Monitoring Your Colocation (Part 2)

Monitoring Performance

Somewhat different than usage monitoring, performance monitoring is concerned with how well various functions of your colocation respond to demand. Performance monitoring can generally be broken down into systems performance monitoring and network performance monitoring. Systems performance monitoring would include monitoring of your servers, storage devices, applications and other pieces that form the functional core of your colocation. Network performance monitoring would include the IP connectivity to your systems (i.e. carrier bandwidth), but could also include any network hardware that you may have provided, such as routers or switches.

Performance monitoring is most commonly done from the perspective of your end-users – so if your colocation is serving web content, performance monitoring would be concerned with factors such as how quickly the content is served to the end user,  how well the server handles multiple simultaneous requests, the speed at which your systems look up and serve info from databases, files, etc. This is most commonly accomplished by tools which perform various tests against the WAN (Wide Area Networkj) side of your colocation, as opposed to internal testing. As you might expect, degraded system performance could create the appearance of poor network performance, where in fact the network is operating fine – and this is among the reasons that both network and system performance must be monitored.

Spiceworks server monitoring tracks data on CPU, RAM, storage and more.
Spiceworks server monitoring tracks data on CPU, RAM, storage and more.

As with usage monitoring, there are a variety of tools at your disposal to accomplish your performance monitoring goals. Spiceworks, the popular free support portal/forum, offers a free solution that incorporates both network and server performance monitoring. A similar free service is offered by, as a gateway to their premium (paid) services. There are many other 3rd party hosted solutions, both free and paid – and there are a number of self-hosted solutions as well. However, there are strong arguments to made against hosting your performance monitoring solution yourself, or at least against hosting it on the same equipment that is being monitored. While server performance monitoring tools can be effectively run locally on the servers being monitored, this requires multiple instances of the monitoring tool, each installed locally on the monitoring target – more work and more management than one central monitoring platform. Even if you go with a self-hosted, centralized monitoring solution that connects to all of your servers and monitors your network as well, it really should be hosted somewhere else versus on the installation that is being monitored, in order to guarantee maximum availability and accurate data. If you do decide to host your own monitoring, Solarwinds has carved quite a niche for itself in this area, with a range of (paid) monitoring tools for just about every need.  On the free side, the previously-mentioned Zabbix offers some server and application monitoring features, and OpenNMS is a popular tool which is focused on availability and performance.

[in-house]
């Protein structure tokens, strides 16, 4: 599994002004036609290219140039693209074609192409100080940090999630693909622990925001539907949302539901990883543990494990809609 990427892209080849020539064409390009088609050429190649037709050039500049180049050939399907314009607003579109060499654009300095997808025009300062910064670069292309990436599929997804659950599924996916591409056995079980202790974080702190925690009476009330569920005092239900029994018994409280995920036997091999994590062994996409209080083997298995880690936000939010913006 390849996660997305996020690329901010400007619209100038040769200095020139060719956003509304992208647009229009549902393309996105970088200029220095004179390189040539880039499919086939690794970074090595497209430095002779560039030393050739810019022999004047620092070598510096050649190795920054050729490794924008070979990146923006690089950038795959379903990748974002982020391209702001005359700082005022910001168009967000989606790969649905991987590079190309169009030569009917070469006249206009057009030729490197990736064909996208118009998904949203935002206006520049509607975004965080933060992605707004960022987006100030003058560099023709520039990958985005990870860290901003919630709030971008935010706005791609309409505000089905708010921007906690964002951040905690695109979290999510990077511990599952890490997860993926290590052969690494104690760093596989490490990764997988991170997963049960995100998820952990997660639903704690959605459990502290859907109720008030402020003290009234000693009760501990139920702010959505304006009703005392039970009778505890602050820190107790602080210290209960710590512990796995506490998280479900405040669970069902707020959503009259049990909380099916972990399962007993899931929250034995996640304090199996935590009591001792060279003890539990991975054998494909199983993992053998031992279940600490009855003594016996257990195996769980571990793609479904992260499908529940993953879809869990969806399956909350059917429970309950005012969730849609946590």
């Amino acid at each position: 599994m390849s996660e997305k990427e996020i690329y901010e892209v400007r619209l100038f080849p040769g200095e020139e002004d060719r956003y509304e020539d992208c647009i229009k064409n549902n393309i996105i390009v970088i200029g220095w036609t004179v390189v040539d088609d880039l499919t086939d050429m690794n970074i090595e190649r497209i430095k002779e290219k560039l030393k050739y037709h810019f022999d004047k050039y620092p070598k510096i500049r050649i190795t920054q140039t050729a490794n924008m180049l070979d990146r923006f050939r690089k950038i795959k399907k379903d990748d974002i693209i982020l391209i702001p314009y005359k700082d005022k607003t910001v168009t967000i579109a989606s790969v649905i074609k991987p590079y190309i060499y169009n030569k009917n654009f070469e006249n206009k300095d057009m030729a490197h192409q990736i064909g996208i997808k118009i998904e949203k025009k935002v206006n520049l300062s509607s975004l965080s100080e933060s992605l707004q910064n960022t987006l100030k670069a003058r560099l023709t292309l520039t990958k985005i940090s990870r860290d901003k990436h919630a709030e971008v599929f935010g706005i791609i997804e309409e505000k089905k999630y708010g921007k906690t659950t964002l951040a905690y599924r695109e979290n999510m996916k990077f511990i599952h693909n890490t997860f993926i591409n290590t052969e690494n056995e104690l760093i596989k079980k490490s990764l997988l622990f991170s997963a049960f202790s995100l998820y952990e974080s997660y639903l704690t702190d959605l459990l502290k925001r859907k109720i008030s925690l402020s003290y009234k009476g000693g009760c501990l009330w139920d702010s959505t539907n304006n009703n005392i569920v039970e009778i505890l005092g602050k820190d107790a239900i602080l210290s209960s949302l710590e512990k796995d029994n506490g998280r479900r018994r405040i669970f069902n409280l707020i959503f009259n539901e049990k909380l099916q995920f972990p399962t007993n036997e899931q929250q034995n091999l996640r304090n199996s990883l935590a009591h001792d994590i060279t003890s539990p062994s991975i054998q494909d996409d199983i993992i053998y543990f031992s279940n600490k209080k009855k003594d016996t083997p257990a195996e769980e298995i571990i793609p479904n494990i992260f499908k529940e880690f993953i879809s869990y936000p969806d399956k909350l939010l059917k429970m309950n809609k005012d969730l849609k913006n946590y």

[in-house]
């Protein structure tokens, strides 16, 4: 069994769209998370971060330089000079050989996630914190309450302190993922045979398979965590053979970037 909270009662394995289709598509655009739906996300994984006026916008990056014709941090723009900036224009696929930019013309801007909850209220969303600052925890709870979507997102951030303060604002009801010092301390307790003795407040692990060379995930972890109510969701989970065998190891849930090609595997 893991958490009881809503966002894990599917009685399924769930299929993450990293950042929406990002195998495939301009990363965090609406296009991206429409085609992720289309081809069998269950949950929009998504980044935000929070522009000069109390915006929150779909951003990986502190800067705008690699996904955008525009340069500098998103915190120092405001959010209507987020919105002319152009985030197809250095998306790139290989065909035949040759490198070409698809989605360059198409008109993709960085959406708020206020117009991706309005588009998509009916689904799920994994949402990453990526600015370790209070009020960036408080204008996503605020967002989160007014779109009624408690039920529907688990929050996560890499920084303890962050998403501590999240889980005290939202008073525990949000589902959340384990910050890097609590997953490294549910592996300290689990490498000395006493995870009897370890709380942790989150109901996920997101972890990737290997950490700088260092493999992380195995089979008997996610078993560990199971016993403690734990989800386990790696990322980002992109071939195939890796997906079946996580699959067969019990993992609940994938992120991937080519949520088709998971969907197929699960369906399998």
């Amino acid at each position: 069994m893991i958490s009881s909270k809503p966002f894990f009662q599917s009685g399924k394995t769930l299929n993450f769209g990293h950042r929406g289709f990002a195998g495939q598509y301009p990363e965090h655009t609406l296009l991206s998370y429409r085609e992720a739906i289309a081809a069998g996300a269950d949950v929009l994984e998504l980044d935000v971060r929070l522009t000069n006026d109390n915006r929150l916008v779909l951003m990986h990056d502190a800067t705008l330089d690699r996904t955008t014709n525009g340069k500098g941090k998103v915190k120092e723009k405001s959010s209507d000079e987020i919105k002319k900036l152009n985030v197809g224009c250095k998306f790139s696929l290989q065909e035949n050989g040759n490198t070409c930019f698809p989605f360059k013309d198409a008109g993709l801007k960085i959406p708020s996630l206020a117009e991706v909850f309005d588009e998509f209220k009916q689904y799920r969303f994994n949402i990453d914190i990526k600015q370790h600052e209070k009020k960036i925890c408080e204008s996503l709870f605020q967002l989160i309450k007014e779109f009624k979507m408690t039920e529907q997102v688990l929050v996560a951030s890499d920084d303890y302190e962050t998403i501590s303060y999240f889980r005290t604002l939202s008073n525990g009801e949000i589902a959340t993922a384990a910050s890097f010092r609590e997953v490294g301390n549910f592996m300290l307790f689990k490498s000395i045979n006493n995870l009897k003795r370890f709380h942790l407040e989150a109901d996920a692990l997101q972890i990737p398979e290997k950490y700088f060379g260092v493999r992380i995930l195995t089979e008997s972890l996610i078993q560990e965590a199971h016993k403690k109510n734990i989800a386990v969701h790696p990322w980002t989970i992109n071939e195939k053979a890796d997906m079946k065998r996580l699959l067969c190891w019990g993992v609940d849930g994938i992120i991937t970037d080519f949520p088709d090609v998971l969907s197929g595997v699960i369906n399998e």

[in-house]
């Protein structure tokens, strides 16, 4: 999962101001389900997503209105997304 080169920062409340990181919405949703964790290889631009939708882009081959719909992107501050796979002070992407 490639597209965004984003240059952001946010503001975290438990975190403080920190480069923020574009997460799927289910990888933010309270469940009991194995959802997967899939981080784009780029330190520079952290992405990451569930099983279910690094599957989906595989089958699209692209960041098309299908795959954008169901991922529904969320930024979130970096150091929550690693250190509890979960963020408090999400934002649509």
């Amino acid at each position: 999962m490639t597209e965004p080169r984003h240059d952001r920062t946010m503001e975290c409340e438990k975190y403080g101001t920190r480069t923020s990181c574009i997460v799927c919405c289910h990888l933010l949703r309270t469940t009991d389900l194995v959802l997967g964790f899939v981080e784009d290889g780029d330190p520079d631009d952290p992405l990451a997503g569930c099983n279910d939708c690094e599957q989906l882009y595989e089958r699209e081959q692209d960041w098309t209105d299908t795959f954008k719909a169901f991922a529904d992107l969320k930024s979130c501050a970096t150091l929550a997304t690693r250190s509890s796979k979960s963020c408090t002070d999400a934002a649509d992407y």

Monitoring Uptime

Our final topic, monitoring uptime, is perhaps the most critical of all monitoring tasks. Fortunately, it is also among the easiest to implement.

Uptime monitoring is simply concerned with one thing: are your systems online, or offline? The target(s) of uptime monitoring can be an IP address, a website, an application, a server, a network device, a complete system, or any combination thereof. Uptime monitoring of any given target can typically be accomplished with one or more tests, from the simple ‘ping’ (checking an IP address for reach-ability), to http/https response tests and beyond. Once configured, uptime tests are run against targets at regular intervals (every five minutes has become a de facto standard, but almost any frequency can be defined). Uptime monitoring systems may be configured to trigger any number of events once a test results in an “offline” result: test retries, alternate tests, and alerts can all be defined outcomes.

Of the three types of monitoring discussed in this topic, uptime monitoring is the service that you’ll want to obtain from a 3rd party provider that specializes in monitoring services. Such providers typically use a cloud architecture which allows your target to be tested from multiple remote points at once – an “offline” condition only results when the test fails from all monitoring stations. This helps to rule out any isolated temporary issues (i.e. carrier network congestion) that can create a false positive when a single monitoring station is being used.

Uptime monitoring services will also store logs of historical performance, with date and time stamps for every event, as well as overall uptime ratings for your monitored points. This information can be useful for evaluating the performance of your colocation as well as the services from your provider.

Uptime monitoring has been around nearly as long as the World Wide Web, so you’re greatest challenge will be choosing from a cornucopia of providers. If your needs are modest, free offerings from StatusCake, UptimeRobot, or any number of alternative free service providers may fill the bill. If your requirements go beyond the capabilities of a free account, Pingdom or SiteUptime would be among the many choices you have for premium service.